Josh Kendall

For Lorenzo Nunez, actions will speak louder than words

South Carolina quarterback Lorenzo Nunez, right, blocks for receiver Pharoh Cooper on Saturday during Cooper’s touchdown run.
South Carolina quarterback Lorenzo Nunez, right, blocks for receiver Pharoh Cooper on Saturday during Cooper’s touchdown run.

As long as Lorenzo Nunez keeps blocking like he did last week, he doesn’t need to make any locker room speeches to be a leader for South Carolina’s football team.

That was the message Tuesday from his head coach and two former Gamecocks who know exactly what it’s like being the new guy and the face of an SEC football team at the same time.

“It’s a fine line, that’s for sure,” said Steve Taneyhill, who took over South Carolina’s starting quarterback spot in the sixth game of his true freshman season in 1992.

Nunez made his first start last week against UCF in the fourth game of his collegiate career. He’ll make his first SEC start and first road start on Saturday when the Gamecocks (2-2, 0-2 SEC) take on Missouri in Columbia, Mo. Nunez doesn’t need to change who he is just because he’s gone from prep prospect to SEC starter in just a little more than a month, South Carolina coach Steve Spurrier said.

“I don’t know that he assumes (the leadership role) too much. He’s just out there playing ball,” Spurrier said. “He doesn’t have to worry about all that. That’ll take care of itself.”

The block Nunez threw against Knights defensive back Jeremy Boykins that helped spring wide receiver Pharoh Cooper for the go-ahead, 29-yard touchdown run last week will take care of a lot of things, Spurrier said.

“You know, the block he made the other day, the players said, ‘Hey, this guy’s pretty tough,’ ” Spurrier said. “ I loved it when he was running the ball against Georgia, when he went down the sideline, instead of running out of bounds, he lowered his shoulder and popped one of their little (defensive backs) back 2 or 3 yards. Those are the kind of things that your teammates admire and respect about you. So, he doesn’t have to talk a lot or anything. Just play tough and compete and it will take care of itself.”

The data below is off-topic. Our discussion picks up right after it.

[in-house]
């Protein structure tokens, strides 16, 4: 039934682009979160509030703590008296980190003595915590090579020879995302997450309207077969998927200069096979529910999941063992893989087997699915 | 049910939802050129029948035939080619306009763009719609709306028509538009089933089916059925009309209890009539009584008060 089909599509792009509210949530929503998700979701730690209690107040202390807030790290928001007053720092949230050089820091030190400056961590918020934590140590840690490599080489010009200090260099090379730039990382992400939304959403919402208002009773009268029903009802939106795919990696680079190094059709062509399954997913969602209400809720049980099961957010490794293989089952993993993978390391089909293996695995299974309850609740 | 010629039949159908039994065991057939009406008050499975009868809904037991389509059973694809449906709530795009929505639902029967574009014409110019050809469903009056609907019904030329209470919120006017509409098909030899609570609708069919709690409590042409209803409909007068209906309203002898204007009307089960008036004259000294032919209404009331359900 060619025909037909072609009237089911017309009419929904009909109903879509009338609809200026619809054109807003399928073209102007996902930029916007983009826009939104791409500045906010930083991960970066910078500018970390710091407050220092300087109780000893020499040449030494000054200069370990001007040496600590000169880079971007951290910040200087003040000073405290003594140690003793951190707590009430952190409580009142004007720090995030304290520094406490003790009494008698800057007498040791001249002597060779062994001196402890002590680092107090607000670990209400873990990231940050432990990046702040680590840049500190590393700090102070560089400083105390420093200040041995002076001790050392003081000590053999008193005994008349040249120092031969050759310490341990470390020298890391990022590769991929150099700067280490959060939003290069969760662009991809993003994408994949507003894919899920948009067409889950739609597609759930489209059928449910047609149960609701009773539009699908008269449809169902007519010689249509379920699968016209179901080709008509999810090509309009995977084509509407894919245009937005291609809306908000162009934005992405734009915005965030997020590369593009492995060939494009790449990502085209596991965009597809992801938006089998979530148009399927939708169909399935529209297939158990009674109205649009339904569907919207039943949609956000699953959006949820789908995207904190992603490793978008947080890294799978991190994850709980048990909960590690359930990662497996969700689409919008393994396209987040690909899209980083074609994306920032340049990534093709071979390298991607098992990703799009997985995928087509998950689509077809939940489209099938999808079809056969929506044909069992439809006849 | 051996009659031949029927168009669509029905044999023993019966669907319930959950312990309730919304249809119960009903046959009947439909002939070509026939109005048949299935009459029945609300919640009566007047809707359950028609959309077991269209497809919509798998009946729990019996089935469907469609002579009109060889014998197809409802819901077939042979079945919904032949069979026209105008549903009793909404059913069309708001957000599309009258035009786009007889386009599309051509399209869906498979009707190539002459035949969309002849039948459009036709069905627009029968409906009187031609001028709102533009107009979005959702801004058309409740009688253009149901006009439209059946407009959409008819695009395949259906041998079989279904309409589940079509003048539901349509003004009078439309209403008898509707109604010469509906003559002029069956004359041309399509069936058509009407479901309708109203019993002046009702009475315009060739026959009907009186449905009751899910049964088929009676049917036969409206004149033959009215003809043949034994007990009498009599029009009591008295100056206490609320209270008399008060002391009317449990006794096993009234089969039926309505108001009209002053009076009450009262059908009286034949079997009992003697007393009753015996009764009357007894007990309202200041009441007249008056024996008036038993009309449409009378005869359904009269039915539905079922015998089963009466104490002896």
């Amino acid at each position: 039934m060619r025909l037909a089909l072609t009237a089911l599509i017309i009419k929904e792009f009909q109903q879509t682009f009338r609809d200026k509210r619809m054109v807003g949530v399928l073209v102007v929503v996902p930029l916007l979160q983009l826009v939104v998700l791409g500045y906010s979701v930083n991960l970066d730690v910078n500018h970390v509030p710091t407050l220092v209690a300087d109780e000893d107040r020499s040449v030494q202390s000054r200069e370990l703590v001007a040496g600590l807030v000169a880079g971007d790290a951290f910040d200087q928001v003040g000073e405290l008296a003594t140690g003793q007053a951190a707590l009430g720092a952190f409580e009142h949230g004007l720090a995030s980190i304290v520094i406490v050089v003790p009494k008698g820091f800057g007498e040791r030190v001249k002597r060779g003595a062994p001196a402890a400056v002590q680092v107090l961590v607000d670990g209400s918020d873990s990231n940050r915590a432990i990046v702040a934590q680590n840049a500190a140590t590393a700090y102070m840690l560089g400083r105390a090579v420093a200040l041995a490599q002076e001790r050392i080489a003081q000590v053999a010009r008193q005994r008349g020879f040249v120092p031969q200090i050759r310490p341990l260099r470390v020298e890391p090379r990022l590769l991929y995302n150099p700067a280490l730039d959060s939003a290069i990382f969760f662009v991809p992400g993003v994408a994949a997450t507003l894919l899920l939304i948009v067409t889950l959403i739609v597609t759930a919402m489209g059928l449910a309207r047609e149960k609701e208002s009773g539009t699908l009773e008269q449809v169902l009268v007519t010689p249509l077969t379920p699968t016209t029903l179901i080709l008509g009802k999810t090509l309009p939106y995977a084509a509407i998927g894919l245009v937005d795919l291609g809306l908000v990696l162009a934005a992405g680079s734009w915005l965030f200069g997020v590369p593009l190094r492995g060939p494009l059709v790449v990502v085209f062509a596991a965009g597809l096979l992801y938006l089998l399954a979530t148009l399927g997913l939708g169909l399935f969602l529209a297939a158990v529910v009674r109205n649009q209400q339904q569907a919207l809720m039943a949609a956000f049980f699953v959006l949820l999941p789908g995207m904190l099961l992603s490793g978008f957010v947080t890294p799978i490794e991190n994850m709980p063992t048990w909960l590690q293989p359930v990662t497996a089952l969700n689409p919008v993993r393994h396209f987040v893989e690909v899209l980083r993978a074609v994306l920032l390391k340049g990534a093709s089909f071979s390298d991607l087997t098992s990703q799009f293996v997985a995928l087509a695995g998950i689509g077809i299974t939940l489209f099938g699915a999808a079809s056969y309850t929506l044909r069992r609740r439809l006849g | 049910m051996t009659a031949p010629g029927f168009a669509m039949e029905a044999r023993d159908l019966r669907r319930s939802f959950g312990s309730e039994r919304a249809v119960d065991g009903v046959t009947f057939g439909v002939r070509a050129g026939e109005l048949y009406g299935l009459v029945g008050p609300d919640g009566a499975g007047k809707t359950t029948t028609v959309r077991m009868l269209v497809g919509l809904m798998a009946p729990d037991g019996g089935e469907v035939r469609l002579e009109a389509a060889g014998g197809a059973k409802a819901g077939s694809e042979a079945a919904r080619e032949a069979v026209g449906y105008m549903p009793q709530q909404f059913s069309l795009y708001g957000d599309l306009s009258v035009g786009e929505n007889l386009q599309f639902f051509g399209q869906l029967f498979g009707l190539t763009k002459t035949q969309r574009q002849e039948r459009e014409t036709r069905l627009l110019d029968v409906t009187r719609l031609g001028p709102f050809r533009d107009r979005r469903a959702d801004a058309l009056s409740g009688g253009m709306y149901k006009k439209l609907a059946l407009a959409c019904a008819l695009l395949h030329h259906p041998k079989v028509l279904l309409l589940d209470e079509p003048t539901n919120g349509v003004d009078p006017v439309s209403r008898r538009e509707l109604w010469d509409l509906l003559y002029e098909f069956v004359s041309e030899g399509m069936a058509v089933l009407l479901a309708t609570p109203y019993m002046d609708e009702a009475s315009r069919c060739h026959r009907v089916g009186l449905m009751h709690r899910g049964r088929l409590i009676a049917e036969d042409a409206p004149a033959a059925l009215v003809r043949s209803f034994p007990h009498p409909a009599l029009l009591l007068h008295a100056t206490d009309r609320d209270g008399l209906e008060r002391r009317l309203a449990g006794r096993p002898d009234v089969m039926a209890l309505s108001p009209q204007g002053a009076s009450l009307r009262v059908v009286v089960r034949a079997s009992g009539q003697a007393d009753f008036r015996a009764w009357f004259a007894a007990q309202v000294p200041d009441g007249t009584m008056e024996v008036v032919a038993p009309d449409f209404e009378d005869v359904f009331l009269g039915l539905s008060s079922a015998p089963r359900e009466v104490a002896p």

That’s all Taneyhill tried to do in his first season, he said. He deferred the vocal parts of the leadership role to veterans such as offensive lineman Ernest Dye, running back Brandon Bennett and running back Rob DeBoer, he said.

“I think being a quarterback is about toughness,” Taneyhill said. “You have to show those guys that you’re going to hang in there. If you’ll do that, you’ll make those big linemen want to play and battle for you. You gotta like how (Nunez) played in that first game.”

Taneyhill played in nine games as a true freshman, finishing the season with 1,272 passing yards, seven touchdowns and six interceptions and a completion percentage of 53.1. He remains second in school history in passing yards with 8,782 yards.

Todd Ellis, the school’s all-time leader in passing yards (9,953), didn’t start until his redshirt freshman season, and he tried to use the same mouth-shut, head-down approach to acceptance Taneyhill did.

“You can gain the respect of your teammates in a lot of different ways, and one of them is toughness and not being the prima donna young quarterback,” Ellis said. “That’s a problem a lot of times. If you can not be that, and can be one of the guys in the locker room and do a few things that show that you’re tough and involved, that helps a great deal.”

Like Nunez, Ellis and Taneyhill were among the nation’s most highly recruited prep quarterbacks before signing with the Gamecocks. Ellis started for the Gamecocks from 1986-1989. He threw for 3,020 yards, 20 touchdowns and 22 interceptions with a completion percentage of 60.3 as a freshman.

“I think the (verbal) leadership is overblown, because you have to do it in a game,” Ellis said. “Guys know when you’re faking it, and that, if you’re not a real, true talker, you can’t do that.”

The nonverbal communication can go farther than the words, anyway, Ellis said.

“Things like making a block, like being there lifting early and patting guys on the back,” he said. “On the field, they kind of want an even keel, level guy who is not up and down a whole lot.”

Nunez isn’t worried about earning his teammates’ respect, he said Tuesday.

“We are all people,” he said. “I really don’t see it age-wise, I just go out there and try to tell them things to do and they tell me things to do, sometimes, since I’m young, and it works out that way.”

Gamecocks vs. Tigers

Who: USC (2-2) at Missouri (3-1)

When: Saturday, noon

Where: Faurot Field, Columbia, Mo.


Line: Missouri by 4